Fuzzy felines rampage over the Internet

Cat culture is growing. People are seemingly intoxicated with the fuzzy little felines and their antics. From memes dedicated to them, movies about them, and newspaper articles dedicated to their popularity, the cat is now the king. But why?

“They are just stupidly amusing,” sophomore Tanner Strobel said. “They can climb up walls, do back flips, and they can do pretty cool things with their meowing.”

Cats used to amuse humans dates back to the late nineteenth century when photographer Harry Pointer took black and white photos of clothed cats in various poses and then added jokes or other captions to the photos.

Then come the 1970s, the famous “Hang in there, baby” motivational poster, which featured a kitten hanging onto a tree branch, gained massive popularity. The Internet arrived in the ‘90s with the cat videos, posts, and pictures following shortly after.

Today, the most notorious cats are Grumpy Cat and Lil’ Bub. Both cats gained infamy through photos and YouTube videos of them with puns and jokes attached, such as the picture of Grumpy Cat with the word “No” below it.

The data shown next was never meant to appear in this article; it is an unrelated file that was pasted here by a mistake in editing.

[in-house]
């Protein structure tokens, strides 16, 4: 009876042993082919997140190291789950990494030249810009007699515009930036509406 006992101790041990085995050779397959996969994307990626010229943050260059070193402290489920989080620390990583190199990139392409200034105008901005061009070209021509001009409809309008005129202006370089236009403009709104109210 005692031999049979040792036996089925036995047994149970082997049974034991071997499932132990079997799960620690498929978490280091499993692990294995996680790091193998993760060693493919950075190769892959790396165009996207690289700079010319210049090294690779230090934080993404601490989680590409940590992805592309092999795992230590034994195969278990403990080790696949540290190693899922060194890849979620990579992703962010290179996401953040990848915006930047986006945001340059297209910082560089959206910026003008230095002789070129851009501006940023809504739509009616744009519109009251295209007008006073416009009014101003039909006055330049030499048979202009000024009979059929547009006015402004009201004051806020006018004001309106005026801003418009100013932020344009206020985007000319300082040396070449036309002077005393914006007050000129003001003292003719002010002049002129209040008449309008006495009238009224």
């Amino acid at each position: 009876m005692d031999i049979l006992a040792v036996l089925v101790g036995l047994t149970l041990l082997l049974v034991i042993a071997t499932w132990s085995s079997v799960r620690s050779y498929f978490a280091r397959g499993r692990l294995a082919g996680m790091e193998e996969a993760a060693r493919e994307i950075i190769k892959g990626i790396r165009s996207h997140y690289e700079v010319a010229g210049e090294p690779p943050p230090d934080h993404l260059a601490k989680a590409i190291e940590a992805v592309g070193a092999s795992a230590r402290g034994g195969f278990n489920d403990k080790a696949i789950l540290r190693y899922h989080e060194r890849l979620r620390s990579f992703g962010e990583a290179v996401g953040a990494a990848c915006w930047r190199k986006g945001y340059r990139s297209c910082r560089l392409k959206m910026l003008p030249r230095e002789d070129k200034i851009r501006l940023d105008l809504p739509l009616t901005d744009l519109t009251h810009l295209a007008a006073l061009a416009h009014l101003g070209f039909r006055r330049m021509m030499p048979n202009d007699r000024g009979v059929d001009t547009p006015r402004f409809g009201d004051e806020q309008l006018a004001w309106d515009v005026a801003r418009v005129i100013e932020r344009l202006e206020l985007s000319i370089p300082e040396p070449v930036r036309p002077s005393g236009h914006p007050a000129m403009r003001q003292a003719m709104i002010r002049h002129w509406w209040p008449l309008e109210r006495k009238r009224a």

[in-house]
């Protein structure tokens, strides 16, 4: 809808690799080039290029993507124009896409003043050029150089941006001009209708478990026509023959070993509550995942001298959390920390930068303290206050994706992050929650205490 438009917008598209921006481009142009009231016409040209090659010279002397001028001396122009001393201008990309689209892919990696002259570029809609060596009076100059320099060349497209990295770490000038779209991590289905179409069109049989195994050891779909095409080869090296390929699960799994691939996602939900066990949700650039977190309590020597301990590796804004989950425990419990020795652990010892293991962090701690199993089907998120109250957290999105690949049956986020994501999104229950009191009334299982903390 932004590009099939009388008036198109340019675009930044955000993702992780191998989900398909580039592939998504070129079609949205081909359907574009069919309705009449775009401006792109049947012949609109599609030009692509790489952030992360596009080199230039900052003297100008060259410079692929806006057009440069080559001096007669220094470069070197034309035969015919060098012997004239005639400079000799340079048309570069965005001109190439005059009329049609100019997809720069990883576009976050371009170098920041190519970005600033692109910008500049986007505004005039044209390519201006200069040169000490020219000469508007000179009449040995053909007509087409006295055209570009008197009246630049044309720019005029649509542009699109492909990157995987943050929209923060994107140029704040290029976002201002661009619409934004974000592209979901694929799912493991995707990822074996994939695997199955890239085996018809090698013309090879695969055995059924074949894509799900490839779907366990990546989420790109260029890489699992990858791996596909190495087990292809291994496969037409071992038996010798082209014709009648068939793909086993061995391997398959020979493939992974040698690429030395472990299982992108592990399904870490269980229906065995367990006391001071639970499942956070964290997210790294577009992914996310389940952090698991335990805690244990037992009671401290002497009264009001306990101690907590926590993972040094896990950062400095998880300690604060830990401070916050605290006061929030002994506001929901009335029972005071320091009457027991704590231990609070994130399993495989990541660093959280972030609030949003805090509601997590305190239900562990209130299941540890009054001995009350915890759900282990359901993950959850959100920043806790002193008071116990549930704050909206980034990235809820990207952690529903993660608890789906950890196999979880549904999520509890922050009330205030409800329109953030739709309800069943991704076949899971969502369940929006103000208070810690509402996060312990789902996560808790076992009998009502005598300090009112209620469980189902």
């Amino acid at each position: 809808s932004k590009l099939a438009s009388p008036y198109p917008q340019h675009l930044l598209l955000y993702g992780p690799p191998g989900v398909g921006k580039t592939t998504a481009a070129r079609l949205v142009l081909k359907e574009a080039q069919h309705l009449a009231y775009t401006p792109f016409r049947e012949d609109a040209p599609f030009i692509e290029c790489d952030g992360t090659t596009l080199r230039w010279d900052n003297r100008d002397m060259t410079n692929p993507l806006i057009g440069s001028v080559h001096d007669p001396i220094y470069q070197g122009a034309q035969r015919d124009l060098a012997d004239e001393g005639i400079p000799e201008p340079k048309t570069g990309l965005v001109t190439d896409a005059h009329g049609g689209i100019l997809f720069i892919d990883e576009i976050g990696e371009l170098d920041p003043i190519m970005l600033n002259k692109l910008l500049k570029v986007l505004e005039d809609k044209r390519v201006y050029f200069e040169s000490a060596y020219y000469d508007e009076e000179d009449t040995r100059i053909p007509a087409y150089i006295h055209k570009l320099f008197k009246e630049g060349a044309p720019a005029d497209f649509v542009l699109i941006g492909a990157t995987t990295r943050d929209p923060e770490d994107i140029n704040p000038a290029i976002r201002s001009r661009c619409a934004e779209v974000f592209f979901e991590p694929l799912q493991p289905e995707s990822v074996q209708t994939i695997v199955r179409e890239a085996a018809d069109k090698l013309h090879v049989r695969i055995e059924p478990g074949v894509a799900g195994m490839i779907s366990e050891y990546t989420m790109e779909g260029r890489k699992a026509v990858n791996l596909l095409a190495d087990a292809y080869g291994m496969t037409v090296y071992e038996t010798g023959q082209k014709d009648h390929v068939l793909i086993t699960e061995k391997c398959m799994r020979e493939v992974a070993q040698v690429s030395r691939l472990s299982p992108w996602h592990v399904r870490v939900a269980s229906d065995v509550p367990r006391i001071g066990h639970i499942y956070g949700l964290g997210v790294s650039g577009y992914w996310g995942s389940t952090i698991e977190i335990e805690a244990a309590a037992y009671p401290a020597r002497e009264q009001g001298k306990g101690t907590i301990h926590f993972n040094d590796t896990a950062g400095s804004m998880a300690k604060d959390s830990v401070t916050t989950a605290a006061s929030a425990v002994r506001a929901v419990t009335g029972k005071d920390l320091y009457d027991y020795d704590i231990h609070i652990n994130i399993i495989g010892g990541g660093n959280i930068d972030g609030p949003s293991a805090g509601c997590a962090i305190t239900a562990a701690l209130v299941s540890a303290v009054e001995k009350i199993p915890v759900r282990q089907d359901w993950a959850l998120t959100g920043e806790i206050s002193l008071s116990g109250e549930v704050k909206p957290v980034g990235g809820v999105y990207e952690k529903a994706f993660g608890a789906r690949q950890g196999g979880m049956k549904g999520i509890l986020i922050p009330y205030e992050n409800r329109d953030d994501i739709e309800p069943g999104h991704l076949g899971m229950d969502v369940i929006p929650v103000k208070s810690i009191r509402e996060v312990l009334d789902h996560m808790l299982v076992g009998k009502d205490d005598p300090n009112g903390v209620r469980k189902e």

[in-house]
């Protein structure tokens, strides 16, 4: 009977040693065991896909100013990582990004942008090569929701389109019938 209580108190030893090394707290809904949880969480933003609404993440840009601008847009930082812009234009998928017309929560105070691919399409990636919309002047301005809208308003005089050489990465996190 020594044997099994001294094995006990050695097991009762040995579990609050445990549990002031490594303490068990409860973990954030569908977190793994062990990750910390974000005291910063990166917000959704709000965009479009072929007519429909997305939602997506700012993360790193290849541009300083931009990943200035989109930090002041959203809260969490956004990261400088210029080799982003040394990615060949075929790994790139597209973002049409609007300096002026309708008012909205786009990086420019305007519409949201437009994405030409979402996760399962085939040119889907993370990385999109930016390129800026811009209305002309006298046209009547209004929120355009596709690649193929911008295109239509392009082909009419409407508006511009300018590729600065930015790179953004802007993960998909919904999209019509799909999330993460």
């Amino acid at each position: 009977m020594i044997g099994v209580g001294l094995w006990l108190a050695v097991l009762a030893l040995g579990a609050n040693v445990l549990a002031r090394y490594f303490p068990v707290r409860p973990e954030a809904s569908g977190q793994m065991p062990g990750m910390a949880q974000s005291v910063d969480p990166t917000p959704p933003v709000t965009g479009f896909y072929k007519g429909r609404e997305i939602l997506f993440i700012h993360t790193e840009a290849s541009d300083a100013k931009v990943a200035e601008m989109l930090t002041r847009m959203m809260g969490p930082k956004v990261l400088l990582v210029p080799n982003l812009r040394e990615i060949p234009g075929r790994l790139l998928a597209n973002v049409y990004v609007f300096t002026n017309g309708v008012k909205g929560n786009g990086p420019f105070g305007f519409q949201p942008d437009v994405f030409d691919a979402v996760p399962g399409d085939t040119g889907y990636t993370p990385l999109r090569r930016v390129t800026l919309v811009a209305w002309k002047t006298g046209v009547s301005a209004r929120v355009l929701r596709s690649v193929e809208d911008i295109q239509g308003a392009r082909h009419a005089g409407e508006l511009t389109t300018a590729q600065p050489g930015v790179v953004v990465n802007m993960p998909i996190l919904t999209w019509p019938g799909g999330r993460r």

The thing that distinguishes Grumpy Cat and Lil’ Bub from the normal house cat is the fact that both felines have disorders that affect their appearance. Lil’ Bub has many physical deformities ranging from extra toes and a missing jaw to feline dwarfism – a trait both she and Grumpy Cat share. These physical differences they share make them very well recognized.

“They are pretty much held up as idols,” junior Issac Sprang said. “ They are known for their facial features and expressions.”

Grumpy Cat, real name Tardar Sauce, has numerous amounts of merchandise on sale such as t-shirts, bumper stickers, and even her own line of coffee. Meanwhile, Lil’ Bub just released her first full length feature film, a documentary about her and other popular cats on the web entitled “Lil’ Bub and Friends, “ viewable on the YouTube channel, VICE.

Some ideas for cat popularity suggest that the clichéd “crazy cat people” cooped up in their homes have found their way onto Internet.

“It takes a special person to love and appreciate a cat,” cat-loving history teacher Craig Johnson said. “Those of us who are intelligent, like-minded people can truly appreciate the world of cats.”

Other theories on cat popularity suggest that cats exist on the web with no underlying reason to their popularity. They are just pets. Pets that some people find cute or funny, and that others may just see a scraps of fur. They were there from the beginning and are likely to stay for quite some time to come.

I it shows how what we as a society find funny changes over time,” Strobel said.

Whatever the reason for the origin, the cat craze is unmistakable. According to a study conducted by the cat food maker, Friskies, fifteen percent of all internet traffic is taken up by cat related searches and website hits.

Regardless of statistics, opinions and other thoughts on cats, it seems all of this is quite the catastrophe.